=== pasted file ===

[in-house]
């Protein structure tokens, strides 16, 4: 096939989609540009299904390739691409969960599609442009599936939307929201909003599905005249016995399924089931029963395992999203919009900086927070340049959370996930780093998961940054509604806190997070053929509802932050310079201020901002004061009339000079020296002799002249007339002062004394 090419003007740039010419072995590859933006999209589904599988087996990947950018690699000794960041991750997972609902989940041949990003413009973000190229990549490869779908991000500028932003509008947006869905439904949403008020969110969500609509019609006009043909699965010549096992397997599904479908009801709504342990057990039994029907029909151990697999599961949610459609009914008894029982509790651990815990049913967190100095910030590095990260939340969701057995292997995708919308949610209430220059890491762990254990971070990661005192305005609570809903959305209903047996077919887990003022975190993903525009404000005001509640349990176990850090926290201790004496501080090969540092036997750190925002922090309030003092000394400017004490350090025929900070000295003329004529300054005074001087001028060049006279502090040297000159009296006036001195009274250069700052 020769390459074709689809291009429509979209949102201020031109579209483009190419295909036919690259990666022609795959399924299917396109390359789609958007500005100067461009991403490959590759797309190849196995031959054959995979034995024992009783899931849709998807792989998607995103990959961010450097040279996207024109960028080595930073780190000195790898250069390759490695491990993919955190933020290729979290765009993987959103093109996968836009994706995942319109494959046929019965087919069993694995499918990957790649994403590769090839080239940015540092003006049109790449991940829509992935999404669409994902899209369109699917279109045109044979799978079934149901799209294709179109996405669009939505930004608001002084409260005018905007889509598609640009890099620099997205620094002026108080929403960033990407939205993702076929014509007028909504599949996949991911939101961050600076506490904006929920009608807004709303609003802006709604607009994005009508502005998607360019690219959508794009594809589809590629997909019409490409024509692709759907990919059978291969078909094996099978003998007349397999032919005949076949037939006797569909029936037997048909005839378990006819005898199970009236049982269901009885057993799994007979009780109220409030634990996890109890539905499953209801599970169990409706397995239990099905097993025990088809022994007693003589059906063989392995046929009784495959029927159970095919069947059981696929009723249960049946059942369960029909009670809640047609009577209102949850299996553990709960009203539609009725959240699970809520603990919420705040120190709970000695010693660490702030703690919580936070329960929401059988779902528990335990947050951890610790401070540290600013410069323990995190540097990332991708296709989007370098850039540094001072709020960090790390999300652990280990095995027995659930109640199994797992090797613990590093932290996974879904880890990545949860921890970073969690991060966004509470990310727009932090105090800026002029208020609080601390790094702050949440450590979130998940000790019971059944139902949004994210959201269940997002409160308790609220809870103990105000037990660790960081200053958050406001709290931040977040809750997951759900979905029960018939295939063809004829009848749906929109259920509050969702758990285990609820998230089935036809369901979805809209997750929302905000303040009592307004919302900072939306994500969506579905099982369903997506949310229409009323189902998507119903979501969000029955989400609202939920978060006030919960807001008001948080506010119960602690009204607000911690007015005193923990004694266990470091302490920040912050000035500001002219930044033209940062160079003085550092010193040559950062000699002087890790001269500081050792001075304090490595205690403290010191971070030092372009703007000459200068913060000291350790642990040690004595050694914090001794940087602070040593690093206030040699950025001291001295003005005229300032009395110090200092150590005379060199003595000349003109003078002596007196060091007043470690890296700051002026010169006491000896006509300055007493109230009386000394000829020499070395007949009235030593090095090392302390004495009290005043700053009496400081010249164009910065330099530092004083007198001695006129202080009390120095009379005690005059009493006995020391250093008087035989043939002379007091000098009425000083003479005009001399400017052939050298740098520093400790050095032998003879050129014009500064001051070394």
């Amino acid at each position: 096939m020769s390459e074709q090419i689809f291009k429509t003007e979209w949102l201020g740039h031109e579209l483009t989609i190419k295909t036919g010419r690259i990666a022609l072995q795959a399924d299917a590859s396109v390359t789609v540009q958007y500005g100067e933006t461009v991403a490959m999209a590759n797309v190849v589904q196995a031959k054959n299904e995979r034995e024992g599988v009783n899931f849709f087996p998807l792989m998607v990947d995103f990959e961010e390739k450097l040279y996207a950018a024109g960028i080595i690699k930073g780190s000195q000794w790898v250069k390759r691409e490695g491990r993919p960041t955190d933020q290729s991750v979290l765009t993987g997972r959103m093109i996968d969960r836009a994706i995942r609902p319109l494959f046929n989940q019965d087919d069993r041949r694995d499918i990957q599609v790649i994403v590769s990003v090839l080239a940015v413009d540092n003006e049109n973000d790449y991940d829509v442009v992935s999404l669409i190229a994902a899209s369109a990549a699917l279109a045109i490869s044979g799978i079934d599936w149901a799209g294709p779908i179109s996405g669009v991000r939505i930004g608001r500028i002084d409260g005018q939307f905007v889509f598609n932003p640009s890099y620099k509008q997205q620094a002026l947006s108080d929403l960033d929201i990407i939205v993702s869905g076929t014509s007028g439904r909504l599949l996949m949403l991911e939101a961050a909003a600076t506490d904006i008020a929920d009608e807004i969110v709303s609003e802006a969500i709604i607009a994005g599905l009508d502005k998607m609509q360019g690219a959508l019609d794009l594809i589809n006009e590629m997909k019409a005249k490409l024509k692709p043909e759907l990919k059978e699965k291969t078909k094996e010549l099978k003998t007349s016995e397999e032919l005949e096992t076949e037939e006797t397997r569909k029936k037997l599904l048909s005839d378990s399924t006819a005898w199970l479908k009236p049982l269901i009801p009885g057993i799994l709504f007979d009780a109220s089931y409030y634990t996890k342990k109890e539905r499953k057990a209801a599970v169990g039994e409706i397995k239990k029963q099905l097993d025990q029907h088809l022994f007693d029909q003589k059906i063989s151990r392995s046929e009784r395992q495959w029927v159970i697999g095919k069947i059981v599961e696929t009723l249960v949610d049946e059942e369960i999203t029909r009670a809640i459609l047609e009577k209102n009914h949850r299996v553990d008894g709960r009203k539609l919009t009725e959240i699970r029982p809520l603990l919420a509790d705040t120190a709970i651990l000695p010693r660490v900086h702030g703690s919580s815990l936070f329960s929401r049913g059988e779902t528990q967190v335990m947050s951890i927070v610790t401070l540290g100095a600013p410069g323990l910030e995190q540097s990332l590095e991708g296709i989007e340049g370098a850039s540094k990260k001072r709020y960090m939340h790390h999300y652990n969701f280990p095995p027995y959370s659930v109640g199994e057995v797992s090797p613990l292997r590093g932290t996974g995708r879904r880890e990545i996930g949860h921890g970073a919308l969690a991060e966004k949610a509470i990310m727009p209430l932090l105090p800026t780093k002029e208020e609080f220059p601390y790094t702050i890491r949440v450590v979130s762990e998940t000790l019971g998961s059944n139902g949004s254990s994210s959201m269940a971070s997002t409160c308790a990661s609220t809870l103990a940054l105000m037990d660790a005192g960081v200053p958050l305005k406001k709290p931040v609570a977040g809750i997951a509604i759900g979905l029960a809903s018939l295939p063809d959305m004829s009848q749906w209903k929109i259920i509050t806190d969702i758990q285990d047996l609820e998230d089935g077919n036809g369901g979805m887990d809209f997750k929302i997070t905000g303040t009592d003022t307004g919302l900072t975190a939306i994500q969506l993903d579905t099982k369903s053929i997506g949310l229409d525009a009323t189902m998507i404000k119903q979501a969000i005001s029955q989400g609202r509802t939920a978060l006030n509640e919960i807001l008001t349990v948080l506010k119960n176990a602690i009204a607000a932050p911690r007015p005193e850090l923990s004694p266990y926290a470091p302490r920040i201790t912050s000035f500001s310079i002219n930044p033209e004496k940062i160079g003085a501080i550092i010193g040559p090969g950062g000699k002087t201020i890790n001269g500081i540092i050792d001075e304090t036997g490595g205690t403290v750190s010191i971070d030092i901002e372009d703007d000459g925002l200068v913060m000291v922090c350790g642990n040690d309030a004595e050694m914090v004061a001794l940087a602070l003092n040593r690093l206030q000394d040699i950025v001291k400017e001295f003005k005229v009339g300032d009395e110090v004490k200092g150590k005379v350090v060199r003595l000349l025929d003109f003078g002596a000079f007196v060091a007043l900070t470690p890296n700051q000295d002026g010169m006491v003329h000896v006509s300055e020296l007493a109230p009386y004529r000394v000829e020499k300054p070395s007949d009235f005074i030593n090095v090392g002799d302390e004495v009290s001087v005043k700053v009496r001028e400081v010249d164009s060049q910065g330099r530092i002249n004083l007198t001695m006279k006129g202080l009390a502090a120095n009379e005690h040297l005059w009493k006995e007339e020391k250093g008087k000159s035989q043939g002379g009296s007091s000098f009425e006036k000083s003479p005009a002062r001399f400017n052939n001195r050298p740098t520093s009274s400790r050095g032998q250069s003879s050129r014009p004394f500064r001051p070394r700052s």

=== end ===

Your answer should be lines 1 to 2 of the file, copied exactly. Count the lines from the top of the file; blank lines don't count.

[in-house]
């Protein structure tokens, strides 16, 4: 096939989609540009299904390739691409969960599609442009599936939307929201909003599905005249016995399924089931029963395992999203919009900086927070340049959370996930780093998961940054509604806190997070053929509802932050310079201020901002004061009339000079020296002799002249007339002062004394 090419003007740039010419072995590859933006999209589904599988087996990947950018690699000794960041991750997972609902989940041949990003413009973000190229990549490869779908991000500028932003509008947006869905439904949403008020969110969500609509019609006009043909699965010549096992397997599904479908009801709504342990057990039994029907029909151990697999599961949610459609009914008894029982509790651990815990049913967190100095910030590095990260939340969701057995292997995708919308949610209430220059890491762990254990971070990661005192305005609570809903959305209903047996077919887990003022975190993903525009404000005001509640349990176990850090926290201790004496501080090969540092036997750190925002922090309030003092000394400017004490350090025929900070000295003329004529300054005074001087001028060049006279502090040297000159009296006036001195009274250069700052 020769390459074709689809291009429509979209949102201020031109579209483009190419295909036919690259990666022609795959399924299917396109390359789609958007500005100067461009991403490959590759797309190849196995031959054959995979034995024992009783899931849709998807792989998607995103990959961010450097040279996207024109960028080595930073780190000195790898250069390759490695491990993919955190933020290729979290765009993987959103093109996968836009994706995942319109494959046929019965087919069993694995499918990957790649994403590769090839080239940015540092003006049109790449991940829509992935999404669409994902899209369109699917279109045109044979799978079934149901799209294709179109996405669009939505930004608001002084409260005018905007889509598609640009890099620099997205620094002026108080929403960033990407939205993702076929014509007028909504599949996949991911939101961050600076506490904006929920009608807004709303609003802006709604607009994005009508502005998607360019690219959508794009594809589809590629997909019409490409024509692709759907990919059978291969078909094996099978003998007349397999032919005949076949037939006797569909029936037997048909005839378990006819005898199970009236049982269901009885057993799994007979009780109220409030634990996890109890539905499953209801599970169990409706397995239990099905097993025990088809022994007693003589059906063989392995046929009784495959029927159970095919069947059981696929009723249960049946059942369960029909009670809640047609009577209102949850299996553990709960009203539609009725959240699970809520603990919420705040120190709970000695010693660490702030703690919580936070329960929401059988779902528990335990947050951890610790401070540290600013410069323990995190540097990332991708296709989007370098850039540094001072709020960090790390999300652990280990095995027995659930109640199994797992090797613990590093932290996974879904880890990545949860921890970073969690991060966004509470990310727009932090105090800026002029208020609080601390790094702050949440450590979130998940000790019971059944139902949004994210959201269940997002409160308790609220809870103990105000037990660790960081200053958050406001709290931040977040809750997951759900979905029960018939295939063809004829009848749906929109259920509050969702758990285990609820998230089935036809369901979805809209997750929302905000303040009592307004919302900072939306994500969506579905099982369903997506949310229409009323189902998507119903979501969000029955989400609202939920978060006030919960807001008001948080506010119960602690009204607000911690007015005193923990004694266990470091302490920040912050000035500001002219930044033209940062160079003085550092010193040559950062000699002087890790001269500081050792001075304090490595205690403290010191971070030092372009703007000459200068913060000291350790642990040690004595050694914090001794940087602070040593690093206030040699950025001291001295003005005229300032009395110090200092150590005379060199003595000349003109003078002596007196060091007043470690890296700051002026010169006491000896006509300055007493109230009386000394000829020499070395007949009235030593090095090392302390004495009290005043700053009496400081010249164009910065330099530092004083007198001695006129202080009390120095009379005690005059009493006995020391250093008087035989043939002379007091000098009425000083003479005009001399400017052939050298740098520093400790050095032998003879050129014009500064001051070394």